Posted by: Rob Hof on November 14, 2007
That’s what Saul Hansell suggests in his blog post about Google and Yahoo leveraging their email systems to create social networks. On the surface, it makes a lot of sense, given the huge numbers of email accounts and the wealth of personal data locked up inside email systems. But I’m still dubious.
For one thing, the mere fact that I get email from particular people, or even that they’re on my contact list, doesn’t necessarily indicate they’re friends, or influential with me, or even known to me at all. I don’t know the vast majority of people in my corporate Outlook contact list, for instance, because it includes thousands of people throughout McGraw-Hill, BusinessWeek’s owner. So I really wonder what kind of social network could be crafted out of my Outlook. Maybe Visible Path, which is melding social networking into work tools, has figured this out, but that’s only on the corporate side.
Also, I don’t have only one email address, and I’m sure the one for work would present a very different me in such social networking staples as profiles and news feeds than my Yahoo mail or Gmail or others. It seems doubtful a single email provider like Yahoo or Google can create profiles broad enough to represent the whole me, or help me present different me’s for different sets of friends and colleagues. More than ever, we need something like OpenID, but I don’t know how soon that’s going to catch on widely, given all the challenges.
Plus, I can certainly imagine our IT folks would find some way to mess with, or prevent me from installing, whatever software add-on I’d need. I tried Xobni, for instance, and while it looks useful as a way of injecting some social smarts into Outlook, it also pretty much froze my machine. I gather they’ve fixed that problem, but I’m wary of adding anything onto an already pokey Outlook.
Yet another problem is that a whole lot of people under 30 or so don’t really use email except to communicate with old fogeys like me who do. Microsoft’s Don Dodge contends that email is a natural social network because people live in their email box, but that’s no longer universal. There are many people with whom I communicate only through Facebook messaging. So the group of people most likely to try out a new scheme for turning email into social networks are precisely the same group who won’t do it because email’s so ’90s. Which makes me wonder if IM systems might produce better social networks, since these are people you really do interact with a lot. Except I don’t use IM much myself, simply because few of my friends do.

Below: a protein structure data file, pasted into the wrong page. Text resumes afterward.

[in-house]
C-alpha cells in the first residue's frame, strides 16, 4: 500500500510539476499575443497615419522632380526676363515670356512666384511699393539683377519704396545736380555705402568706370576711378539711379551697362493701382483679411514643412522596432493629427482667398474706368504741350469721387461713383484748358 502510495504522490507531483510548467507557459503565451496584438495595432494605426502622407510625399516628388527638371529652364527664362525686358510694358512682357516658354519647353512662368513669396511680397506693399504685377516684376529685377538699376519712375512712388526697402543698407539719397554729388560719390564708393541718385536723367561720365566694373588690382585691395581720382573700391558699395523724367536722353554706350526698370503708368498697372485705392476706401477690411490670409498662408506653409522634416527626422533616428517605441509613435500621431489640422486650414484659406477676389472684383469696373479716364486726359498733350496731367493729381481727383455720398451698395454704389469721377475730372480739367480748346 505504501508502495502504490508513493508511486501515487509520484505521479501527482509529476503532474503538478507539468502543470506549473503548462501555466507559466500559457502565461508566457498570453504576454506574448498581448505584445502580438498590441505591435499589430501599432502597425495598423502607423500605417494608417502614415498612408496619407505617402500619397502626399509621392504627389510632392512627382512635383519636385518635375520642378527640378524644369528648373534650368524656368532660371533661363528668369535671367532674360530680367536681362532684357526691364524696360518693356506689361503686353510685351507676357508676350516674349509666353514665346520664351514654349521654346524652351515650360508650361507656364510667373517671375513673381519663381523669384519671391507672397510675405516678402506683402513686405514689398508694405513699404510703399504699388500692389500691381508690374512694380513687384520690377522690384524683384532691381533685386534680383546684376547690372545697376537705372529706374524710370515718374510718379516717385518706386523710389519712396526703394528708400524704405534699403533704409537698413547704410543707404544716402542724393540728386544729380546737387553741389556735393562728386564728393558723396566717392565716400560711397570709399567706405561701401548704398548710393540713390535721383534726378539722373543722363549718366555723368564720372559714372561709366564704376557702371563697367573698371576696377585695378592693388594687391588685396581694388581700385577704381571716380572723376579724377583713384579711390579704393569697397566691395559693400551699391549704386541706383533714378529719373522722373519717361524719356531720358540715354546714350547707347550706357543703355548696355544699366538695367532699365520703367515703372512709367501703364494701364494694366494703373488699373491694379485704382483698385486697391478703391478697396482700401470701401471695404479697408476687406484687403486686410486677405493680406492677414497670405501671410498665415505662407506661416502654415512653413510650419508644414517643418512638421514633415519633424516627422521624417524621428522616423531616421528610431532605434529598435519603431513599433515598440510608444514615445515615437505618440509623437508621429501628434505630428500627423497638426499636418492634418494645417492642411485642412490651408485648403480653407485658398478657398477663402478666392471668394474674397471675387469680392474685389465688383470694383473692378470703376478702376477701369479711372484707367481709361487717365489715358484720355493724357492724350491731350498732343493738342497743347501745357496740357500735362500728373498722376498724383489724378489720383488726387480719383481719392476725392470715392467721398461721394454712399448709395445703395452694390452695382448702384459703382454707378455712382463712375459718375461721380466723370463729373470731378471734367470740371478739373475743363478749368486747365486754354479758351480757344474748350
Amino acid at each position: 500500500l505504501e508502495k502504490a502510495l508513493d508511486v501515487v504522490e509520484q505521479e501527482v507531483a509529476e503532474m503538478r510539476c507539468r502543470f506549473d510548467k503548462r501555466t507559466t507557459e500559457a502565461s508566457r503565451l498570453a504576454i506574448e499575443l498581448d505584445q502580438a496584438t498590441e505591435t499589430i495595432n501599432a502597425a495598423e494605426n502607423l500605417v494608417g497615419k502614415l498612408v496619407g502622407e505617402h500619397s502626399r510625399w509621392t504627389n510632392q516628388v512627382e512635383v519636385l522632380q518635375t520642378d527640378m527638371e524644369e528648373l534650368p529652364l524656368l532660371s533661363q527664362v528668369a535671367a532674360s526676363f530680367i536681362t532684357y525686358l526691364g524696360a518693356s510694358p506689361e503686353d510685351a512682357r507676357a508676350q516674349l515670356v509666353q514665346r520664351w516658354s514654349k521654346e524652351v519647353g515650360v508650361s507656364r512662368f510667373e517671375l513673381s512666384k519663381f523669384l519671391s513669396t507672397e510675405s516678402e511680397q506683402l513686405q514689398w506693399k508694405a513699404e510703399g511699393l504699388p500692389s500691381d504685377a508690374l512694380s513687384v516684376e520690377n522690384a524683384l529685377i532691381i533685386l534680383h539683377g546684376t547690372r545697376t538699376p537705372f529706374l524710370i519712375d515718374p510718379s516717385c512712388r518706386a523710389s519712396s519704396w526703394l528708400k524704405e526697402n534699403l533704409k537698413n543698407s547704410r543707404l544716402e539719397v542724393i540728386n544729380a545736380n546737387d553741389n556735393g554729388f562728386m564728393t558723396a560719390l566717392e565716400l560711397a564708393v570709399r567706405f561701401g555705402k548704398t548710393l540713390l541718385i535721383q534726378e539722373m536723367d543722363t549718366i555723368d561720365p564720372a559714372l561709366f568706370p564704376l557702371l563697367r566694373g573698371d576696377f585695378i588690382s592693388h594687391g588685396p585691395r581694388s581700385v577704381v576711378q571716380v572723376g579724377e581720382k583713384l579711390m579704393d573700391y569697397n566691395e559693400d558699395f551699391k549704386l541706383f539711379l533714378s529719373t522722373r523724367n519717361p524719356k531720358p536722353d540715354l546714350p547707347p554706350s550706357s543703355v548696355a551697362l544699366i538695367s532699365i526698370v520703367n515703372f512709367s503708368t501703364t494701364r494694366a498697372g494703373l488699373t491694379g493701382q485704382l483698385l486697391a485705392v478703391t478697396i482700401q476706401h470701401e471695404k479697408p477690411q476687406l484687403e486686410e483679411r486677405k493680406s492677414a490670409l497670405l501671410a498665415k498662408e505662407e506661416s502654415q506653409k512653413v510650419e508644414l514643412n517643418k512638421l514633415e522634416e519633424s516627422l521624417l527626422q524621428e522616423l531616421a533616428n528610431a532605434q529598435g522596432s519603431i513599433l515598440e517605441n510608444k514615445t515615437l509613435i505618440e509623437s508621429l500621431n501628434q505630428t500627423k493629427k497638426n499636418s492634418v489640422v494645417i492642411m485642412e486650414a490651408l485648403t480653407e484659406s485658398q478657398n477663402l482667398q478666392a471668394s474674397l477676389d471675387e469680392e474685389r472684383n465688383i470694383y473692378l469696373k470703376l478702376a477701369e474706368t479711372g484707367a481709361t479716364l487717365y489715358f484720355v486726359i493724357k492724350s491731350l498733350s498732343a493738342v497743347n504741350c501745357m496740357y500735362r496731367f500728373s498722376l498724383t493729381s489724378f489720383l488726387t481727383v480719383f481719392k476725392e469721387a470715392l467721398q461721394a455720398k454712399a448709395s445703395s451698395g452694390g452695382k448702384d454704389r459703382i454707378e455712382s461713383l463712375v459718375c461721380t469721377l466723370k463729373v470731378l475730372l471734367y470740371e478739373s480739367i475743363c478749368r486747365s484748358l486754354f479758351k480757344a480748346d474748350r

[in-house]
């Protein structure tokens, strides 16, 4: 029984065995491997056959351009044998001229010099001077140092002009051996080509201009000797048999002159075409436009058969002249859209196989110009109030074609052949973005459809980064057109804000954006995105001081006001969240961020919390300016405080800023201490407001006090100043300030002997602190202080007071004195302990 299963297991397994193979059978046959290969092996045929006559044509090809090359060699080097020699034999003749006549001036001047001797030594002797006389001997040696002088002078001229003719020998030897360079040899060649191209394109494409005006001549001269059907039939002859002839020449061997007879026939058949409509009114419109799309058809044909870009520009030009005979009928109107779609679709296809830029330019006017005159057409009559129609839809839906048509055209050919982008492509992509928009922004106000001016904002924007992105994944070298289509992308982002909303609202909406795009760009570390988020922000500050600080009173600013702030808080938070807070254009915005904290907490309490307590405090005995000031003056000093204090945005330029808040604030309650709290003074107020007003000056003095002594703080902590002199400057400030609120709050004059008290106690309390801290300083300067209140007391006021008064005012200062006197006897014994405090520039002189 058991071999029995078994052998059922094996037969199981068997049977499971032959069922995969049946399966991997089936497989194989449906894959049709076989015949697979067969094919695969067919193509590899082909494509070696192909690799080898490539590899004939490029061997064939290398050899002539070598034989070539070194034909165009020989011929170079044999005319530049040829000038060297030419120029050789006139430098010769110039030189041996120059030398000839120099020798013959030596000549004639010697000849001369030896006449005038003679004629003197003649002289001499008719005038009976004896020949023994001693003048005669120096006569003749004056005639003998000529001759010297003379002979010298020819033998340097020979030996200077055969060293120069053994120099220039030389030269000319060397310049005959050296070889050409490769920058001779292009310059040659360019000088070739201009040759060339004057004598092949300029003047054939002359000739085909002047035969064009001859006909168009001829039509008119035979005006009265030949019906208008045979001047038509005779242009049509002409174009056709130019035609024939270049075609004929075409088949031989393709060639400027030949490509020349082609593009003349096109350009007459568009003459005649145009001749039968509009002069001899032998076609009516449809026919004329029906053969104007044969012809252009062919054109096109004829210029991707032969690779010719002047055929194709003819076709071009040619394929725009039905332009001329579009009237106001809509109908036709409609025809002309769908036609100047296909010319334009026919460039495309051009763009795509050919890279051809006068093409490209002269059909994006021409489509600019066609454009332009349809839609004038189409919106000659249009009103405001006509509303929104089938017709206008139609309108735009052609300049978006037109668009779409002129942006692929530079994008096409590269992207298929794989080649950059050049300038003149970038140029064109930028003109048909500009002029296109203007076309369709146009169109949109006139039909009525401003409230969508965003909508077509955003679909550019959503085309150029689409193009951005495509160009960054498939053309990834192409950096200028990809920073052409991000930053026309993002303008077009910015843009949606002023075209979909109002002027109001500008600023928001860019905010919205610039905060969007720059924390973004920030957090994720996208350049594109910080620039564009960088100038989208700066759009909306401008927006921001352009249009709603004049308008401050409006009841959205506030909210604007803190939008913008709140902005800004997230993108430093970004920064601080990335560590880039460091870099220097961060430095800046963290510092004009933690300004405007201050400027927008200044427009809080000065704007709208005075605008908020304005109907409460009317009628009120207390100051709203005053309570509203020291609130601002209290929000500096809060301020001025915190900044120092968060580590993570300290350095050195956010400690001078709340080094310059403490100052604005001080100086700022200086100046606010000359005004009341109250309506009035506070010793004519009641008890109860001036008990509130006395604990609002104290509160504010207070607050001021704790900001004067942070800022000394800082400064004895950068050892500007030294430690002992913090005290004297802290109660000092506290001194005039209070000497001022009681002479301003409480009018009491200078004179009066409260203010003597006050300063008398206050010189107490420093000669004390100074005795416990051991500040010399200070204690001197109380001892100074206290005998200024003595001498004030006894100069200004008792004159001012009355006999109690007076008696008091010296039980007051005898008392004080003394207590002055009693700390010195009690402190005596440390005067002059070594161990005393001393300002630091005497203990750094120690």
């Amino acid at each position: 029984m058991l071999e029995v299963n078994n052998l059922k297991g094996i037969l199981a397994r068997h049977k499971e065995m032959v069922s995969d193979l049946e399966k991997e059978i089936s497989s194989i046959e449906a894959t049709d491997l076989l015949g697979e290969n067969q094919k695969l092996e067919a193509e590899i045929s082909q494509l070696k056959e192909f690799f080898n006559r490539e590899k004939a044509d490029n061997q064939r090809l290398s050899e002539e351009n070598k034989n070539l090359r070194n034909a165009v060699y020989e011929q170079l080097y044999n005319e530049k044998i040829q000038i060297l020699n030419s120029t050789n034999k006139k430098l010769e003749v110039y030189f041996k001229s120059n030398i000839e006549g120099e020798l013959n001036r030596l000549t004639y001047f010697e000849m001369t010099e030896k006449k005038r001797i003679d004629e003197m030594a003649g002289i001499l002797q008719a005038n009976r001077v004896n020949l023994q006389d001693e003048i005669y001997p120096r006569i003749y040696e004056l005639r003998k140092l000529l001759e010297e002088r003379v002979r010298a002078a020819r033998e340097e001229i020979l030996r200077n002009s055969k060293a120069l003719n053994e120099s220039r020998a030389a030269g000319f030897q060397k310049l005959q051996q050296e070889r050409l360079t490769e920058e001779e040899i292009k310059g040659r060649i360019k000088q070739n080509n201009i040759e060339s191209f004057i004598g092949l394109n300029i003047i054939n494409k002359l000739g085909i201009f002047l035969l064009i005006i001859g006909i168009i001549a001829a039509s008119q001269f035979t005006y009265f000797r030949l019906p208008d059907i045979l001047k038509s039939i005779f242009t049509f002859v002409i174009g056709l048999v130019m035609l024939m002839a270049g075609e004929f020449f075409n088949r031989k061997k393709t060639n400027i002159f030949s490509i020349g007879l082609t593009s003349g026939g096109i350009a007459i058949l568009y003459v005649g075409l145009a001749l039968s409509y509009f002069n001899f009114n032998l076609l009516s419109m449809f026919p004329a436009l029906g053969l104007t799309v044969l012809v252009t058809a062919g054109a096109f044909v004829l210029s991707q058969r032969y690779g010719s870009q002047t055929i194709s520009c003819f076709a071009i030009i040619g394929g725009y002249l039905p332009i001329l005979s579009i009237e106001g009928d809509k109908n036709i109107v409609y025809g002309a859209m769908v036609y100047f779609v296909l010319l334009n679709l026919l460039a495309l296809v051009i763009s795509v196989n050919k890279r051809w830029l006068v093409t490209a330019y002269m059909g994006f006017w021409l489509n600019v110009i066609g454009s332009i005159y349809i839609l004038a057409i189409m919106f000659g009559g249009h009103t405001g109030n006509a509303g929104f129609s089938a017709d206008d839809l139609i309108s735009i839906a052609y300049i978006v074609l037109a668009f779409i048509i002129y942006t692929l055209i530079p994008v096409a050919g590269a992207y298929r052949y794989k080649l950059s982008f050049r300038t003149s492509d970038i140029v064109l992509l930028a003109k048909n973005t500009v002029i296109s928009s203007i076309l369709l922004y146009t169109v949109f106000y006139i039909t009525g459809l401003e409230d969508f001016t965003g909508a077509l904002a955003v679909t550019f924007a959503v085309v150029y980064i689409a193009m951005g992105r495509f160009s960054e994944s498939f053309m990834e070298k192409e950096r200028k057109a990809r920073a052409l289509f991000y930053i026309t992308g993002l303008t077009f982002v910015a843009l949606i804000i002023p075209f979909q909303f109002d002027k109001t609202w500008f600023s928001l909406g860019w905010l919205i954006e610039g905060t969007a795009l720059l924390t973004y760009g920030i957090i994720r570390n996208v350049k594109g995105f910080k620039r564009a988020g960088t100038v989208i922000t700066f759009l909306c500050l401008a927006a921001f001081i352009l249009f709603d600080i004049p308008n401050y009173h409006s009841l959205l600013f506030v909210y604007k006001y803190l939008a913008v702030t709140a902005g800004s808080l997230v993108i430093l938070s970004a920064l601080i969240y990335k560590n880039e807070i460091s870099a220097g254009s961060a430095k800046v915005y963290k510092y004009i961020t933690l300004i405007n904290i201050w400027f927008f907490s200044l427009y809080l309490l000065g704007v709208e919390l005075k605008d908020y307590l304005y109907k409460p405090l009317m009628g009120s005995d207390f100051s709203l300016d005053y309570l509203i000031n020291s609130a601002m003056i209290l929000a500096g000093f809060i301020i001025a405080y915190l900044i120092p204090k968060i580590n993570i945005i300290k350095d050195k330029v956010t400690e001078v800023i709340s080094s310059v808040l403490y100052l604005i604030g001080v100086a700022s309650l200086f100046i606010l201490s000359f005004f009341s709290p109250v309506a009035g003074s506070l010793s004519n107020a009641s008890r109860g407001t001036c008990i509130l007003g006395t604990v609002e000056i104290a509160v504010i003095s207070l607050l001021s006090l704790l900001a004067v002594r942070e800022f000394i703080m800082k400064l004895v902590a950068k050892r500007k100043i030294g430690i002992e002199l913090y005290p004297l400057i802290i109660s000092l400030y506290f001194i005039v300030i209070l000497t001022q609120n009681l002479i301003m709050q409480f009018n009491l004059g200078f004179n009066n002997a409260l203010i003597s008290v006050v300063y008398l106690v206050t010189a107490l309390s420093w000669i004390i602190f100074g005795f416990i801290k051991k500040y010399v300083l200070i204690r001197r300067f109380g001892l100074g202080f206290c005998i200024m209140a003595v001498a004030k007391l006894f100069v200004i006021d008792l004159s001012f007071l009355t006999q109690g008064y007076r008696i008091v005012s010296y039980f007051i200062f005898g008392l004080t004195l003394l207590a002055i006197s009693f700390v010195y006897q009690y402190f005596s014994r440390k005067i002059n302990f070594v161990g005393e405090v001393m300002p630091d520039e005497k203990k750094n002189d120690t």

I do think a few social networks—big ones like MySpace or Facebook, and small niche ones like the customized networks you can set up on the likes of Ning—will thrive as hangouts or hubs of social activity. And for all those caveats, I wouldn’t put it past Google or Yahoo to provide ways to let me use my email contacts and even message contents to create some useful social services.
But I also tend to agree with Larry Dignan that many social networking utilities will become features of all the online services I use, rather than just places to go. It just seems like this could take some time. With the kind of momentum Facebook has, and social network fatigue already setting in, I’m not sure the other contestants have a lot of time to mess around.